Shaken & Stirred - Influential Brand Profiling and Positioning

“The Future of the Fashion Show”

Earlier this month, Topshop unveiled one of its most digitally ambitious fashion shows to date, “The Future of the Fashion Show.”

The fast-fashion retailer partnered with Google on a multiplatform experience that promised consumers a seat at the catwalk to rival Anna Wintour’s. Online viewers could take in the London Fashion Week show from various points of view, from that of the model on the runway — or the handbag on her arm.

They could buy featured products instantly and even chat with the show’s stars on Google+. And a “Be the Buyer” app let fans create a mood board using the show’s looks.


The man behind the cutting-edge show was 31-year-old Chief Marketing Officer Justin Cooke, who is just coming off a six-year stint at Burberry, where he rose to the role of worldwide VP-PR/VIP/events. There, alongside Chief Creative Officer Christopher Bailey and CEO Angela Ahrendts, he helped propel Burberry’s resurrection from a stodgy brand gone to the “chavs”—a derogatory slang for working-class youths in the U.K. who sport designer brands and bling—to respected luxury retailer and fashion-industry digital darling.

Mr. Cooke’s first fashion gig was on the sales floor at Gucci. “It was like being in the Gucci Army; you’re given standard issue of three amazing black, three-button suits, five white shirts, two black ties,” he said. “I’m getting paid to wear this? That was the beginning of the bug for me.”

A fortuitous encounter with one shopper who turned out to be then Gucci Group Exec-VP James McArthur led to Mr. Cooke’s job as a messenger in the corporate office. From there he moved quickly up the ranks, eventually becoming worldwide PR manager at Gucci Group’s Stella McCartney label, his last gig before Burberry called. Mr. Cooke landed at Topshop last September, recruited by Sir Philip Green of Arcadia Group, the U.K.’s largest privately owned clothing retailer.

At Topshop Mr. Cooke found a thriving brand poised for global expansion. It is still largely U.K. based, with 319 shops there, flagship stores in N.Y., Chicago, Las Vegas and Los Angeles, as well as 137 international franchises.

“People already have an affection for Topshop, celebrities wear it, and in the U.K. they’re making really good money,” said Mr. Cooke. “All we need to do is scale that behaviour, because it’s not a global brand by proxy of the fact that we don’t have the stores. So the biggest opportunity is how do we take it to a wider audience? Digital becomes key to that.”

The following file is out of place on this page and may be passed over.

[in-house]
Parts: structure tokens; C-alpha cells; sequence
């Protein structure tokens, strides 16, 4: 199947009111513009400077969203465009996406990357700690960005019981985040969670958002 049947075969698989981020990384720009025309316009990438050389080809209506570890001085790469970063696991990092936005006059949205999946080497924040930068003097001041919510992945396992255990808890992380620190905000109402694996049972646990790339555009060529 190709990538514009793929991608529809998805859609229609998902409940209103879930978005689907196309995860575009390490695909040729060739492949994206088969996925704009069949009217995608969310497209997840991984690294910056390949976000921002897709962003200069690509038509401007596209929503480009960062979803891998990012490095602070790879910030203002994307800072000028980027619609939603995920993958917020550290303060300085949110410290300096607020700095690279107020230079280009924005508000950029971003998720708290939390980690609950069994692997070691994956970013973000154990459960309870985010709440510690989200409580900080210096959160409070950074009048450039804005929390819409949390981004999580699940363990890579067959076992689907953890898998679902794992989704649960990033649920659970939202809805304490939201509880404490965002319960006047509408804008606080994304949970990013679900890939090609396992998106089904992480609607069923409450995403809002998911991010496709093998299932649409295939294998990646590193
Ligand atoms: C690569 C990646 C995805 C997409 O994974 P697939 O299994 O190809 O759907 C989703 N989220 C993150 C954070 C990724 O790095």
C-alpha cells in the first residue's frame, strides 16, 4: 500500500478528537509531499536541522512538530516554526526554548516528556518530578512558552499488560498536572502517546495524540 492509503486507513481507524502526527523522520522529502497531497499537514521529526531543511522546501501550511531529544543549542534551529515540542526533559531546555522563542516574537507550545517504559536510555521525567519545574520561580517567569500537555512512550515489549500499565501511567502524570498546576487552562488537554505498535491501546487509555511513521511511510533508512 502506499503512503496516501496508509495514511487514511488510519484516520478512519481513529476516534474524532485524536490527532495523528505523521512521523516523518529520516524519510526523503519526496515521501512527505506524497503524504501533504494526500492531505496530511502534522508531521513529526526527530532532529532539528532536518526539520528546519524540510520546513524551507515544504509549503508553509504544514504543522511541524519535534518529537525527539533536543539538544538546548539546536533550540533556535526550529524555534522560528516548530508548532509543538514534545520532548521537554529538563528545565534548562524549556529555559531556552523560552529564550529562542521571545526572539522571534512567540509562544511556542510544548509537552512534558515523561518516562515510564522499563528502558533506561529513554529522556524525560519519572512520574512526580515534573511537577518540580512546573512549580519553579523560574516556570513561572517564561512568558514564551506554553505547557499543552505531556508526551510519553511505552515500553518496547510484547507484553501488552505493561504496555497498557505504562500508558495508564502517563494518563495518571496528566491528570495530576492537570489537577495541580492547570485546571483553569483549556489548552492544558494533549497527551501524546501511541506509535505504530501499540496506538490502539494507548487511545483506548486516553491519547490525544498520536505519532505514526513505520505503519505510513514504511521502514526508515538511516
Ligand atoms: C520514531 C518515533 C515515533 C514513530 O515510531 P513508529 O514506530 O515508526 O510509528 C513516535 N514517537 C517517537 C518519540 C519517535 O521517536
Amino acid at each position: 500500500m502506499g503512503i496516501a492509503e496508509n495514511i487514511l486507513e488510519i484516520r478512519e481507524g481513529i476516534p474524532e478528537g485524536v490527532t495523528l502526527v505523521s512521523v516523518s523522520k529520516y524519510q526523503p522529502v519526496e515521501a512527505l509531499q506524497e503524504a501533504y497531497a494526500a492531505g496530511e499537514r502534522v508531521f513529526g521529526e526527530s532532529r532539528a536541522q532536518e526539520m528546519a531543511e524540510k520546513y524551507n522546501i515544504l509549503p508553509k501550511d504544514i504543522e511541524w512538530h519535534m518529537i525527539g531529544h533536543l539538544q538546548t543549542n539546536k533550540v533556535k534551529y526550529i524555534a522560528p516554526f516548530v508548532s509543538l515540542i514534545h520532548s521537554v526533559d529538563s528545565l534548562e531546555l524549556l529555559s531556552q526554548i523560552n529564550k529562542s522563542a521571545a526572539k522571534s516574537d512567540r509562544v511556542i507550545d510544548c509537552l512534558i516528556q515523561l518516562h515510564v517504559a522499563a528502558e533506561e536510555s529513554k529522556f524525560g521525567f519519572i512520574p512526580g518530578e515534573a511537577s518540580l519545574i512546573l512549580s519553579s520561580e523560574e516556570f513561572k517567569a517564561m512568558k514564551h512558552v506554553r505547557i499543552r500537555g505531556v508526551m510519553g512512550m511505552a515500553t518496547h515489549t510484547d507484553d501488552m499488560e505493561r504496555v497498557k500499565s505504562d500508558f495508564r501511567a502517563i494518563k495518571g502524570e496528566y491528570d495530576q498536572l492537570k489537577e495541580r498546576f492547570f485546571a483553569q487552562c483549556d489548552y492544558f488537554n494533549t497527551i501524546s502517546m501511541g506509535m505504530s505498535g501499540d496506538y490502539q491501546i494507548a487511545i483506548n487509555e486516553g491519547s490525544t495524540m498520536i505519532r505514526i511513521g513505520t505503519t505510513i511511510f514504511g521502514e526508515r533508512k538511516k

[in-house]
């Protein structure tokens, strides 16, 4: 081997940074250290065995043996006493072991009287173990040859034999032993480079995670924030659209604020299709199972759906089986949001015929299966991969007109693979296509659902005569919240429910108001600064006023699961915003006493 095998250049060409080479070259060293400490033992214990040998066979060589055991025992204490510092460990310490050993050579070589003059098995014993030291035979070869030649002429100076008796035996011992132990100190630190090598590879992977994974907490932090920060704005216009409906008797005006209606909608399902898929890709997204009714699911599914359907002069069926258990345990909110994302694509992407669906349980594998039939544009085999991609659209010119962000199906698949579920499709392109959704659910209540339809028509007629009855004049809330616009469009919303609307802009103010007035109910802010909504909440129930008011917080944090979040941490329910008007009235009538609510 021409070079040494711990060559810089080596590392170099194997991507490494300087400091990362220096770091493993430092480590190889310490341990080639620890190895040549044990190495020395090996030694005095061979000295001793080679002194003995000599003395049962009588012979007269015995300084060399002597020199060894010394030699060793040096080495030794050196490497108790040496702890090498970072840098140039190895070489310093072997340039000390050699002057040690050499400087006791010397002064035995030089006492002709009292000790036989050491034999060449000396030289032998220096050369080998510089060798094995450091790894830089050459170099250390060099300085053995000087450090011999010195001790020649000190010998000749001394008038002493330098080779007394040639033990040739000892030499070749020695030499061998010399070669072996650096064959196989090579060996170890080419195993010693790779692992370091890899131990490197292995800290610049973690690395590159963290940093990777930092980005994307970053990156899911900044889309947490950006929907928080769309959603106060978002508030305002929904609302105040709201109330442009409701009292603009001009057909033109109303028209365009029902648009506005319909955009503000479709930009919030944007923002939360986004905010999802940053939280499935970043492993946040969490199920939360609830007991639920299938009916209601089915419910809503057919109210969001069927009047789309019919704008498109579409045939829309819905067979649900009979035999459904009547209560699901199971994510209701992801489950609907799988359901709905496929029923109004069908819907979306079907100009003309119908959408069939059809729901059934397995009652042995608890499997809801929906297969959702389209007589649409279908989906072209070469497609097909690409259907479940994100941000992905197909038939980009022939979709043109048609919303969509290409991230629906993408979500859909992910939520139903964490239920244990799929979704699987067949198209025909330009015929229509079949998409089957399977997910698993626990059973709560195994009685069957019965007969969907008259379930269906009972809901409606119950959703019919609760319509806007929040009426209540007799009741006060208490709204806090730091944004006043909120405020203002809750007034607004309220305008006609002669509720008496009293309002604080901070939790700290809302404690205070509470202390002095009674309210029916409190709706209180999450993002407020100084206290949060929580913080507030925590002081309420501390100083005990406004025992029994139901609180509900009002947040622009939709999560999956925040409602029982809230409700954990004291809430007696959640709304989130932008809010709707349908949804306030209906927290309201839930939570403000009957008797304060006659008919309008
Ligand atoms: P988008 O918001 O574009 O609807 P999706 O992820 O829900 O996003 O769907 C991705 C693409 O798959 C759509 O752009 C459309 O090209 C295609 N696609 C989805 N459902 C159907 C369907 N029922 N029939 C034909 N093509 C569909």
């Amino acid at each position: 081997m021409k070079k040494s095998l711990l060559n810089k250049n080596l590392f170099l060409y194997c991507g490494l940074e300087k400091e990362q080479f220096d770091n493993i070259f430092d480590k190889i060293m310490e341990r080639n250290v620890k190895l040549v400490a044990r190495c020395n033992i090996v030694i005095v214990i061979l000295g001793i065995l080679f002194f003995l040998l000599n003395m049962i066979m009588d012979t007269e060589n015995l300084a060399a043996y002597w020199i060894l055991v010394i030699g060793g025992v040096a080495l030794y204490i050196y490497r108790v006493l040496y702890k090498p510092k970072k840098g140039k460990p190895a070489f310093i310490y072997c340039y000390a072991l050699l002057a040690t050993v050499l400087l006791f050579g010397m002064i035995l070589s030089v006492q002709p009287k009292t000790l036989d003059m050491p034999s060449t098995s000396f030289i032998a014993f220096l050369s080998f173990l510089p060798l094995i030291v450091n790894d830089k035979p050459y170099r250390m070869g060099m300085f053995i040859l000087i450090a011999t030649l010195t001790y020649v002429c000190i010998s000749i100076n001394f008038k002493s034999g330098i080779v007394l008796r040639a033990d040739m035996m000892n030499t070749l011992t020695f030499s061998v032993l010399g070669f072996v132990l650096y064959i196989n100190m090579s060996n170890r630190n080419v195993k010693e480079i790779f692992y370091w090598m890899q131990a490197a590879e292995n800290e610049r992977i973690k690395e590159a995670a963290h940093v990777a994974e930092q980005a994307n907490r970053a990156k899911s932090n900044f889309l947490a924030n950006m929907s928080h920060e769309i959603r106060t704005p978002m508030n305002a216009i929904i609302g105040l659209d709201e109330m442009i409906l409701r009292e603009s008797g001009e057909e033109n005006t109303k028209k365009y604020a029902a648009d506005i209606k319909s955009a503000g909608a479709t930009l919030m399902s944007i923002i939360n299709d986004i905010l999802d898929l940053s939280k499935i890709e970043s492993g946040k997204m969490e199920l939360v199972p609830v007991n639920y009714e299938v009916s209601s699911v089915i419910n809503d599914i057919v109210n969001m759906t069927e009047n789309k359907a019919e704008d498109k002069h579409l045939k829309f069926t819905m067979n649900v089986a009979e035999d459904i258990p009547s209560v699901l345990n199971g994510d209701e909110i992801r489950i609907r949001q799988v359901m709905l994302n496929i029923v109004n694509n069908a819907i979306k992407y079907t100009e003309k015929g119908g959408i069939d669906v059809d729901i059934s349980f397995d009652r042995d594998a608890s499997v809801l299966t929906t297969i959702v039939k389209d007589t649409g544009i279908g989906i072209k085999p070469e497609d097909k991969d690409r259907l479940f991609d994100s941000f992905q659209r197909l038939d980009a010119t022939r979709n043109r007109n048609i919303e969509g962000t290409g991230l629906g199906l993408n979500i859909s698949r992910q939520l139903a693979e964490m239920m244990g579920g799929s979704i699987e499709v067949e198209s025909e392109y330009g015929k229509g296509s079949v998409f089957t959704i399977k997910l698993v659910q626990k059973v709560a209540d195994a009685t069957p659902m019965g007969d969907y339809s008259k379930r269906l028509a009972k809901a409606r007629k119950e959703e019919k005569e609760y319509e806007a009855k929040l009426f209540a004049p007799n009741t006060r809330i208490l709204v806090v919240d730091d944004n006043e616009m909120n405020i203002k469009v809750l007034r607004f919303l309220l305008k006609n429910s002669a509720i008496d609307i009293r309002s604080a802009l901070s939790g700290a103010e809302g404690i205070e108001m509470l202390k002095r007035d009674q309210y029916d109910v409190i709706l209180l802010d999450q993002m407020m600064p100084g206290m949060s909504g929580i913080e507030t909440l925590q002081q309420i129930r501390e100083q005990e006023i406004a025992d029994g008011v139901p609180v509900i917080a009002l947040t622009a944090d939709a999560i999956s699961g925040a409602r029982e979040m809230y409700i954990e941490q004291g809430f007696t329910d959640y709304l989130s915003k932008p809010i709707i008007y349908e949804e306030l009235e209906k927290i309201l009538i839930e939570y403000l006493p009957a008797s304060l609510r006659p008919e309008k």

It helps that the Topshop consumer is already digitally inclined. “They’re all on their mobile phones, taking pictures of the product, using QR codes,” said Mr. Cooke. “If I were at Louis Vuitton and put a QR code on something, maybe one person in 1,000 would scan it. This is digital dynamite because you’ve got these kids that are super-engaged. You’re bringing innovation in product, in experience, so it should be exactly the same in our communications.”

Topshop partners with Google.
Topshop partners with Google.

On his third official day on the job, Mr. Cooke was already entrenched in his first big digital campaign — he conceived the idea while on vacation before his official start date. “Shoot the Runway,” centered on the brand’s Fall 2012 London Fashion Week show, and involved a partnership with Facebook, allowing consumers watching the show online to “customize the catwalk.” Consumers could change characteristics of items they saw on the models as they appeared. And the models’ looks — from their outfits to lipstick — could be purchased on the spot.

The event drew 2.1 million viewers from 100 countries. Although Mr. Cooke didn’t disclose sales figures, he noted, “it was phenomenal for makeup sales, and we sold out of some of the “customize the catwalk” looks before the show even ended, so it absolutely drove high engagement.”

Importantly, the effort yielded precious data that will help inform how the brand should talk to consumers going forward. “You can learn all those things about behaviour, what things customers like,” he said. But while data can be a starting point, “you should use your instincts” as well, he added. “I always refer to the great Henry Ford quote — ‘If I had asked people what they want, they would have said faster horses.'”

It helps that Mr. Cooke is as comfortable consorting with fashion icons as he is with tech entrepreneurs. He has regular get-togethers with the team at Google, for example. But he’s just as eager to partner with up-and-comers. “If somebody sends me something saying, “Hey, I’ve invented this thing,’ I never turn them down, because one of them is going to be the next Mark Zuckerberg. And nine out of 10 of them come in, and they make me think about things differently.”

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